WHEREAS, the Town wishes to honor our nation's Indigenous roots, history and contributions; and
WHEREAS, the State of Alaska and other localities including Seattle WA, Cambridge MA, Denver CO, Portland OR, Berkeley CA, and Albuquerque NM have adopted Indigenous Peoples Day as a countercelebration to Columbus Day, to promote Indigenous cultures and commemorate the history of Indigenous Peoples; and
WHEREAS, Indigenous Peoples Day was first proposed in 1977 by a delegation of Native Nations to the United Nations-sponsored International Conference on Discrimination Against Indigenous Populations in the Americas; and
WHEREAS, in 1990, representatives from 120 Indigenous nations at the First Continental Conference on 500 Years of Indian Resistance unanimously passed a resolution to transform Columbus Day into an occasion to strengthen the process of continental unity and struggle towards liberation, and thereby use the occasion to reveal a more accurate historical record; and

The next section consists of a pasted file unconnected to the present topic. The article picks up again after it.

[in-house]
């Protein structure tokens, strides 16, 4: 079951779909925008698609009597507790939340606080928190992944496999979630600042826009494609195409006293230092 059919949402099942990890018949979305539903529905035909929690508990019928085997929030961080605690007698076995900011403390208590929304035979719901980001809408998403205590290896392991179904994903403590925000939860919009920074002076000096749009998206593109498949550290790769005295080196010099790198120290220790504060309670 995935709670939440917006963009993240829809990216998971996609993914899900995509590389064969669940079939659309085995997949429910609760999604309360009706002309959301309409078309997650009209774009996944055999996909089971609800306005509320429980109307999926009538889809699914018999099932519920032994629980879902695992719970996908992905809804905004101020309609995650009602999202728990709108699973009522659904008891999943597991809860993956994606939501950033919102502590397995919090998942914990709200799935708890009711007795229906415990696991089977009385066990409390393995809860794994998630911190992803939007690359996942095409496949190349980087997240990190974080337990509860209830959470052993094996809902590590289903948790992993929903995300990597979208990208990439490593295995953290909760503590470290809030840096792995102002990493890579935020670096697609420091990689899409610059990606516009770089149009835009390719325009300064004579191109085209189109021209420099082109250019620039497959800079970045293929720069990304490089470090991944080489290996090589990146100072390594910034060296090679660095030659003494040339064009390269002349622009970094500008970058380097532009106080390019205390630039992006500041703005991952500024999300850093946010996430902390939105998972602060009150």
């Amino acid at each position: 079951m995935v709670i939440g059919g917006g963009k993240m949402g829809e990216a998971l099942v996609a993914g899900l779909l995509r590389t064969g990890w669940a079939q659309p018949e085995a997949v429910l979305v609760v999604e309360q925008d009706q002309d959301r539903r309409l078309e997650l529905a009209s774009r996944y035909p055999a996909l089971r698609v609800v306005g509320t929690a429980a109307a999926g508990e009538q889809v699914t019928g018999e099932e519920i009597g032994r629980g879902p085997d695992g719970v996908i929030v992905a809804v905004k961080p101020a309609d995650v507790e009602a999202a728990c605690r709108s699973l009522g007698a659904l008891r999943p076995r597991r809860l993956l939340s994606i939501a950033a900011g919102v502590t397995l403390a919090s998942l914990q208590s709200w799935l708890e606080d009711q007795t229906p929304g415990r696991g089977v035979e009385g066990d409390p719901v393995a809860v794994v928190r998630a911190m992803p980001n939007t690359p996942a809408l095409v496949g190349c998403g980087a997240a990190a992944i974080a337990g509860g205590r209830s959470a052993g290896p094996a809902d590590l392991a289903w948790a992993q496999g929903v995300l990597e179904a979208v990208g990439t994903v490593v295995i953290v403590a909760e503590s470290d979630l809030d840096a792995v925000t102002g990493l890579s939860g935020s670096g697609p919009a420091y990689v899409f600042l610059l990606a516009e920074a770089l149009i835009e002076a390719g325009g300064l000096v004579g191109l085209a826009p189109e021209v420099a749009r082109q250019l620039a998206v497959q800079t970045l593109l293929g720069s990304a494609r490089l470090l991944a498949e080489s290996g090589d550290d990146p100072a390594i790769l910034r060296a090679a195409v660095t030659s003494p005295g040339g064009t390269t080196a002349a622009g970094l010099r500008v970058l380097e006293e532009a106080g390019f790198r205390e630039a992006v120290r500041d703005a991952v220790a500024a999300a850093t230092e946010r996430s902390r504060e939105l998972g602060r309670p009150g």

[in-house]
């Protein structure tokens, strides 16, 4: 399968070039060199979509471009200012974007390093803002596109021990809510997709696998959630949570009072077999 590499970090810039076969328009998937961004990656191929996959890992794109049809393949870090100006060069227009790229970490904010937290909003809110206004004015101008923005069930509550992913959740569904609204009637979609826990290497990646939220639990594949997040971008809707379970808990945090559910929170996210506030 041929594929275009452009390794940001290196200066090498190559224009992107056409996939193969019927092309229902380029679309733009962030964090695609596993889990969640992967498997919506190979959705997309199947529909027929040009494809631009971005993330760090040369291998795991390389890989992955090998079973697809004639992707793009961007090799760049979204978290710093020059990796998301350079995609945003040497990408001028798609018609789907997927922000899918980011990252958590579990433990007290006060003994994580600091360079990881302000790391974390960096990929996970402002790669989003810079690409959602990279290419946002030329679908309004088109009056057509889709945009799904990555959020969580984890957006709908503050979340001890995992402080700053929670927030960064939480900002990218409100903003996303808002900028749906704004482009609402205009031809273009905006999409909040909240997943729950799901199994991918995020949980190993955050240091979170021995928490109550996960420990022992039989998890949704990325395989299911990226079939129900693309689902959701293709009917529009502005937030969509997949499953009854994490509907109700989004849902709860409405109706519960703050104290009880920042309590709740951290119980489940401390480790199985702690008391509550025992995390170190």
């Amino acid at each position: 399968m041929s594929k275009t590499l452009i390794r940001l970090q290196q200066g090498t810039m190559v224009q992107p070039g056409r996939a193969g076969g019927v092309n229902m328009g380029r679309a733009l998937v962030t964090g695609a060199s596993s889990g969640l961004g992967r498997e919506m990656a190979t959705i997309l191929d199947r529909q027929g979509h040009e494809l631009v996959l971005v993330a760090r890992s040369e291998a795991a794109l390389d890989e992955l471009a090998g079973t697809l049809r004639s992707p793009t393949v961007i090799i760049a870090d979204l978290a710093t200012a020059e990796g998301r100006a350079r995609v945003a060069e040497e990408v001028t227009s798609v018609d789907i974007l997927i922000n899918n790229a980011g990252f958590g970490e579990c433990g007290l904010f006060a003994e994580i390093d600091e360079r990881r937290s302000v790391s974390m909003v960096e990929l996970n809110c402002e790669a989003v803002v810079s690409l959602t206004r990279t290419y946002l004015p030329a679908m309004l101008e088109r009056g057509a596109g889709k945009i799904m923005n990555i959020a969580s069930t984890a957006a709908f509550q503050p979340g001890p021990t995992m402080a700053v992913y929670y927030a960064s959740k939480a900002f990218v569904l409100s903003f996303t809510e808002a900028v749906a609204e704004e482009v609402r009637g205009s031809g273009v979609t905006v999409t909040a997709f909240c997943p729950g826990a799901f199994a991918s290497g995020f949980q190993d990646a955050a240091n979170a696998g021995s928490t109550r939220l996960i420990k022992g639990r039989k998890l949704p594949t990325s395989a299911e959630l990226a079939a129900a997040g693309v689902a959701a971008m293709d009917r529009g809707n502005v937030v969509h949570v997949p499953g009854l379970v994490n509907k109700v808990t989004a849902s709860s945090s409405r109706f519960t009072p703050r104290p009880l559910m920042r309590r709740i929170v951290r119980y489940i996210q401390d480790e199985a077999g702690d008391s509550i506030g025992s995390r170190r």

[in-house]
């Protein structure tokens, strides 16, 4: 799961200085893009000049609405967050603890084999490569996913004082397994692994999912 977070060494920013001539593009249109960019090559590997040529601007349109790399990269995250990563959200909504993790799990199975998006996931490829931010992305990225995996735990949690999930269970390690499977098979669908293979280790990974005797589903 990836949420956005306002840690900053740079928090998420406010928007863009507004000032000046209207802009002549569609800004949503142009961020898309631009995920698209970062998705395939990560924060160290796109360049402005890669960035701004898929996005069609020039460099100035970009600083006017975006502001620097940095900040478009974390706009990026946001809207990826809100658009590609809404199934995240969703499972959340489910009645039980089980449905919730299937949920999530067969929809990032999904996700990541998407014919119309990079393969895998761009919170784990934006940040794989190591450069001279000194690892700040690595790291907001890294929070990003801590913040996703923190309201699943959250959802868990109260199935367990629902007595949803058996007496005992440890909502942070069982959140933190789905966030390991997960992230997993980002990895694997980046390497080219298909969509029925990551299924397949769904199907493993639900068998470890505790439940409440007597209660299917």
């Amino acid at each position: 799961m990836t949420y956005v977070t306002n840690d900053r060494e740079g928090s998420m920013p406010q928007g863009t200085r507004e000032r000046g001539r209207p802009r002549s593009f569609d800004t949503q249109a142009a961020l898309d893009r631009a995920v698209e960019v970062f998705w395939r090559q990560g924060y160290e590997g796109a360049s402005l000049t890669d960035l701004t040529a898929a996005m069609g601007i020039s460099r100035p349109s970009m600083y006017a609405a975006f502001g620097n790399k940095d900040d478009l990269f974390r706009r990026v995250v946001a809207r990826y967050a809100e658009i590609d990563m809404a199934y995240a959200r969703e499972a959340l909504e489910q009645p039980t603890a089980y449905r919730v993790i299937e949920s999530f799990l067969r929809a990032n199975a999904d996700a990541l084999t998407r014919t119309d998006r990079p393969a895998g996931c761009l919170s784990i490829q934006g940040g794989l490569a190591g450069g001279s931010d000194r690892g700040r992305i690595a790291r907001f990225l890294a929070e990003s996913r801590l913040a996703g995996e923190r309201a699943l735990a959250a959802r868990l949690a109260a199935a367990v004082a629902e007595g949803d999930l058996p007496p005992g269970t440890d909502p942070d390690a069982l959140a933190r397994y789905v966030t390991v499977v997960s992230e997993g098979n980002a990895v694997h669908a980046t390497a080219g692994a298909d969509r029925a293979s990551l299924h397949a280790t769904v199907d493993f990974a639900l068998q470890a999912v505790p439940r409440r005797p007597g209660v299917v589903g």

WHEREAS, Indigenous Peoples of the Americas have contributed to the world in countless ways, and continue to do so. These contributions are too numerous to set forth here, but include:
* During World War I and II, Choctaw, Cherokee, Navajo and other Indigenous code talkers played a key role in US communications, displaying bravery and intelligence as they sent signals based on their languages that the German and Japanese were unable to decipher. Their actions are credited with saving thousands of US and Allies' lives.